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Croton membranaceus Müll.Arg.

Protologue
Flora 47: 534 (1864).
Family
Euphorbiaceae
Origin and geographic distribution
Croton membranaceus occurs in Côte d’Ivoire, Ghana and Nigeria.
Uses
In Ghana a root extract is taken to treat urinary retention caused by an enlarged prostate. It is also taken to treat measles.
Properties
The root bark contains scopoletin and julocrotine, a glutarimide alkaloid. It also contains calcium oxalate crystals.
Botany
Monoecious herb or undershrub up to 1(–2) m tall; branches slender, densely stellate hairy. Leaves opposite or alternate, when opposite the two very unequal in size, simple and entire; stipules tiny; petiole 2–6 mm long; blade ovate, 3–7.5 cm × 2–5 cm, base rounded, basal glands absent, apex acuminate, sparsely stellate hairy above, densely stellate hairy beneath. Inflorescence an axillary or terminal raceme c. 5 cm long, few-flowered, with male flowers at end and female flowers at base. Flowers unisexual, 5-merous, regular, white; pedicel short; male flowers with elliptical sepals and obovate petals c. 2 mm long, margin woolly hairy, stamens 10, free; female flowers with narrowly lanceolate sepals c. 4 mm long, petals rudimentary or absent, ovary superior, rounded, densely hairy, 3-celled, styles 3, apex 2-fid. Fruit an ellipsoid, slightly 3-lobed capsule c. 5 mm in diameter, 3-seeded.
Croton comprises about 1200 species and occurs throughout the warmer regions of the world. It is best represented in the Americas; about 65 species occur in continental Africa and about 125 in Madagascar. Another medicinally used Croton with a restricted distribution in West Africa is Croton eluteria (L.) W.Wright (‘cascarilla’), which originates from the Caribbean and northern South America. It was introduced into Nigeria in the 19th century for its use as a tonic and aromatic bitter, which improves digestion. The essential oil of the bark is used in aromatherapy to treat cough, fever, flatulence, nausea and diarrhoea. In the Bahamas the leaves are used to aromatize tobacco. The active compounds of the bark are neoclerodane diterpenoids, such as cascarillins A–I and cascallin.
Ecology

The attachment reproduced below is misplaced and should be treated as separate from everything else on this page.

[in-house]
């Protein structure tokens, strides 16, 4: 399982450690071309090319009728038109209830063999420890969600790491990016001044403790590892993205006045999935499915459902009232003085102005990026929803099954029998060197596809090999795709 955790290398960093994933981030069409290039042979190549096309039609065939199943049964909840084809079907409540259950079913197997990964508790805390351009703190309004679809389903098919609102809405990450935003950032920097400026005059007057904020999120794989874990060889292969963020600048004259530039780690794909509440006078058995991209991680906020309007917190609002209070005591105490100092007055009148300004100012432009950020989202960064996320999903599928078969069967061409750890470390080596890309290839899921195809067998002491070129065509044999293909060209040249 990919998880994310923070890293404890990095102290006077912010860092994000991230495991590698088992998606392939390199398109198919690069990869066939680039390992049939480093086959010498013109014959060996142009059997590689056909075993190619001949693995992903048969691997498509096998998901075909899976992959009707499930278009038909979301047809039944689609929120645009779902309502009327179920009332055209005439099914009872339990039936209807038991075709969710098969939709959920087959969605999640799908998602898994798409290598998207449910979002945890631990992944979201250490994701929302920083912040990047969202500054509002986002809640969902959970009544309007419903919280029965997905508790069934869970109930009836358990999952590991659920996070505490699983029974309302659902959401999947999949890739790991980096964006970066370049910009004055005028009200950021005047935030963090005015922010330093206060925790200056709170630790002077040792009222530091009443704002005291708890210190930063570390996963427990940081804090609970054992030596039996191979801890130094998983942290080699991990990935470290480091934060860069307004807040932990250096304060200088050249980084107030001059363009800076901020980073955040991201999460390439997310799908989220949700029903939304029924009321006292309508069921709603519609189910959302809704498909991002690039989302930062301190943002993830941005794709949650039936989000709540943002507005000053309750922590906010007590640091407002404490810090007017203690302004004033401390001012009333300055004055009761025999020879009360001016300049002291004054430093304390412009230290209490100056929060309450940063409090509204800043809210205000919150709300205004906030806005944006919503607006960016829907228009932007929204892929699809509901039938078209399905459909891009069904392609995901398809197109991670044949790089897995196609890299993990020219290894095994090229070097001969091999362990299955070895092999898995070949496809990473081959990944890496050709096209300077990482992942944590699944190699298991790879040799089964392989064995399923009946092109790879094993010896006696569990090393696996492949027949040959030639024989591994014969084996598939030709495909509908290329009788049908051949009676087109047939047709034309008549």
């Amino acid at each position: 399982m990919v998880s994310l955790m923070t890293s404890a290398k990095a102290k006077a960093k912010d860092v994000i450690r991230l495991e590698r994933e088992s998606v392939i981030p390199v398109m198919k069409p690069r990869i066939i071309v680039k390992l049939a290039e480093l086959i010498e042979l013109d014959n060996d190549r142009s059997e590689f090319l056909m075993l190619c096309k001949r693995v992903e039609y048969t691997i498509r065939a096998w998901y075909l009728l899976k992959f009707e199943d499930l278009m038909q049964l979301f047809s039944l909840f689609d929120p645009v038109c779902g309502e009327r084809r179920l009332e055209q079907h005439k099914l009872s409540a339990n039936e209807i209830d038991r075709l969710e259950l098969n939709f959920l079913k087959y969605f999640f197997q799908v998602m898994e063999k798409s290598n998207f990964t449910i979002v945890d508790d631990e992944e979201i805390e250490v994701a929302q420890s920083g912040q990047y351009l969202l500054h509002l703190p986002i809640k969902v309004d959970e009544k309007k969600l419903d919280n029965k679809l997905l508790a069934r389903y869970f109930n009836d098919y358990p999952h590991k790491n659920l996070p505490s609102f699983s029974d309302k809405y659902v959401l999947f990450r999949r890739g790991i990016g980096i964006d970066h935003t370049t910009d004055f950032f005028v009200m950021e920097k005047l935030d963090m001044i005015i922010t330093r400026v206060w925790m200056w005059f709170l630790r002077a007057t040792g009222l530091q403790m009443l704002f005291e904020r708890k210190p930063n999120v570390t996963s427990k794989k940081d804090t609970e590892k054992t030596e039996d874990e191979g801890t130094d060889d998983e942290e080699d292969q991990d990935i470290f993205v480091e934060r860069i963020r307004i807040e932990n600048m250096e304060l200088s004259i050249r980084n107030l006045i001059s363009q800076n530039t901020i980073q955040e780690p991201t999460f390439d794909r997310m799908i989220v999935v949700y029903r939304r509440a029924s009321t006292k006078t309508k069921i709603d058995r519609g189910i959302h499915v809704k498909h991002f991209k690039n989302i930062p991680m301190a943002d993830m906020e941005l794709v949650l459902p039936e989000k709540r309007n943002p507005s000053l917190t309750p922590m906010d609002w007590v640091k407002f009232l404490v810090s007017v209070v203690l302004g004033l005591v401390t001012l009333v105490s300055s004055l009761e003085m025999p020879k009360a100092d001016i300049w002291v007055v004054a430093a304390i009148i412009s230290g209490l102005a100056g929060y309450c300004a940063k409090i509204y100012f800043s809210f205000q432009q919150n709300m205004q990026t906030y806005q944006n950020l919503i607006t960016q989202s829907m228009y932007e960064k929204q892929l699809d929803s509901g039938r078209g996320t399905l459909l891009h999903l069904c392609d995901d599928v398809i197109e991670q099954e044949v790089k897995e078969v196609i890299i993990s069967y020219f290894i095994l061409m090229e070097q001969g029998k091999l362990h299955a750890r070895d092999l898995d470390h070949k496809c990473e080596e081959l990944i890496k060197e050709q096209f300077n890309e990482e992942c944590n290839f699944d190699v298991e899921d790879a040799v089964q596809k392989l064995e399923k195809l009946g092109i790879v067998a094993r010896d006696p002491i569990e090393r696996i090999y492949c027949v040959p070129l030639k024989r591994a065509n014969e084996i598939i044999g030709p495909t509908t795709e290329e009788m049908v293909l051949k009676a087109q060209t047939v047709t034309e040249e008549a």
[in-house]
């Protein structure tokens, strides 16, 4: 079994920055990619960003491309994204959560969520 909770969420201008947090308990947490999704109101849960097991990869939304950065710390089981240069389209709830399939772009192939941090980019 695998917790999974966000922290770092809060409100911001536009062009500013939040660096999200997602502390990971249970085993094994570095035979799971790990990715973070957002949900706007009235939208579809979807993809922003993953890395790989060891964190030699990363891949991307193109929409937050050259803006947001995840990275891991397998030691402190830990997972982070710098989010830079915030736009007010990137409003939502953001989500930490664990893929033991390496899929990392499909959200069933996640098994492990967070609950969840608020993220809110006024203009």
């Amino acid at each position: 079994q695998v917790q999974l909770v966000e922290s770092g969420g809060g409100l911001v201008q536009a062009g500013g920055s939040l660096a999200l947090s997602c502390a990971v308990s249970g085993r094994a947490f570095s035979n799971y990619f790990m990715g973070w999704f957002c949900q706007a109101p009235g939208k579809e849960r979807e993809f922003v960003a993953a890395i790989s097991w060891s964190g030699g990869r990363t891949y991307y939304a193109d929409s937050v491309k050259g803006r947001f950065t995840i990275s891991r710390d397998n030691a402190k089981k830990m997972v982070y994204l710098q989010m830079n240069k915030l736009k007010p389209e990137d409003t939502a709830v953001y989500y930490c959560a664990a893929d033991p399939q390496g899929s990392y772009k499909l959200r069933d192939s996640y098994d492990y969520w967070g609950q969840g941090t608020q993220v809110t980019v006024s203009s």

Croton membranaceus occurs in moist bush vegetation and savanna, at low altitudes.
Genetic resources and breeding
Croton membranaceus has a limited area of distribution and it is apparently uncommon. It is grown in Aburi Botanic Gardens, Ghana.
Prospects
Some preliminary tests on the activity of Croton membranaceus root extract have been undertaken, but more chemical and pharmacological research needs to be done to evaluate its potential. Measures should be taken to monitor the presence of this apparently uncommon species.
Major references
• Antwi, A.S., 1994. Alkaloids of Croton membranaceous. B.Sc. Chemistry degree thesis, Department of Chemistry, Faculty of Science, University of Cape Coast, Cape Coast, Ghana. 29 pp.
• Atakora, A.G., 2004. Pharmacognostic study of the roots of Croton membranaceus (Euphorbiaceae). B.Pharm. degree thesis, Department of Pharmacognosy, Faculty of Pharmacy, Kwame Nkrumah University of Science and Technology, Kumasi, Ghana. 31 pp.
• Brown, N.E., Hutchinson, J. & Prain, D., 1909–1913. Euphorbiaceae. In: Thiselton-Dyer, W.T. (Editor). Flora of tropical Africa. Volume 6(1). Lovell Reeve & Co., London, United Kingdom. pp. 441–1020.
• Keay, R.W.J., 1958. Euphorbiaceae. In: Keay, R.W.J. (Editor). Flora of West Tropical Africa. Volume 1, part 2. 2nd Edition. Crown Agents for Oversea Governments and Administrations, London, United Kingdom. pp. 364–423.
Other references
• Aboagye, F.A., Sam, G.H., Massiot, G. & Lavaud, C., 2000. Julocrotine, a glutarimide alkaloid from Croton membranaceus. Fitoterapia 71(4): 461–462.
• Hawthorne, W. & Jongkind, C., 2006. Woody plants of western African forests: a guide to the forest trees, shrubs and lianes from Senegal to Ghana. Kew Publishing, Royal Botanic Gardens, Kew, United Kingdom. 1023 pp.
• Lambert, M., Stærk, D., Hansen, S.H. & Jaroszewski, J.W., 2005. HPLC-SPE-NMR hyphenation in natural products research: optimization of analysis of Croton membranaceus extract. Magnetic Resonance in Chemistry 43(9): 771–775.
• Vigor, C., Fabre, N., Fourasté, I. & Moulis, C., 2002. Neoclerodane diterpenoids from Croton eluteria. Journal of Natural Products 65: 1180–1182.
Author(s)
G.H. Schmelzer
PROTA Network Office Europe, Wageningen University, P.O. Box 341, 6700 AH Wageningen, Netherlands


Editors
G.H. Schmelzer
PROTA Network Office Europe, Wageningen University, P.O. Box 341, 6700 AH Wageningen, Netherlands
A. Gurib-Fakim
Faculty of Science, University of Mauritius, Réduit, Mauritius
Associate editors
C.H. Bosch
PROTA Network Office Europe, Wageningen University, P.O. Box 341, 6700 AH Wageningen, Netherlands
M.S.J. Simmonds
Royal Botanic Gardens, Kew, Richmond, Surrey TW9 3AB, United Kingdom
R. Arroo
Leicester School of Pharmacy, Natural Products Research, De Montfort University, The Gateway, Leicester LE1 9BH, United Kingdom
A. de Ruijter
PROTA Network Office Europe, Wageningen University, P.O. Box 341, 6700 AH Wageningen, Netherlands
General editors
R.H.M.J. Lemmens
PROTA Network Office Europe, Wageningen University, P.O. Box 341, 6700 AH Wageningen, Netherlands
L.P.A. Oyen
PROTA Network Office Europe, Wageningen University, P.O. Box 341, 6700 AH Wageningen, Netherlands

Correct citation of this article:
Schmelzer, G.H., 2007. Croton membranaceus Müll.Arg. In: Schmelzer, G.H. & Gurib-Fakim, A. (Editors). Prota 11(1): Medicinal plants/Plantes médicinales 1. [CD-Rom]. PROTA, Wageningen, Netherlands.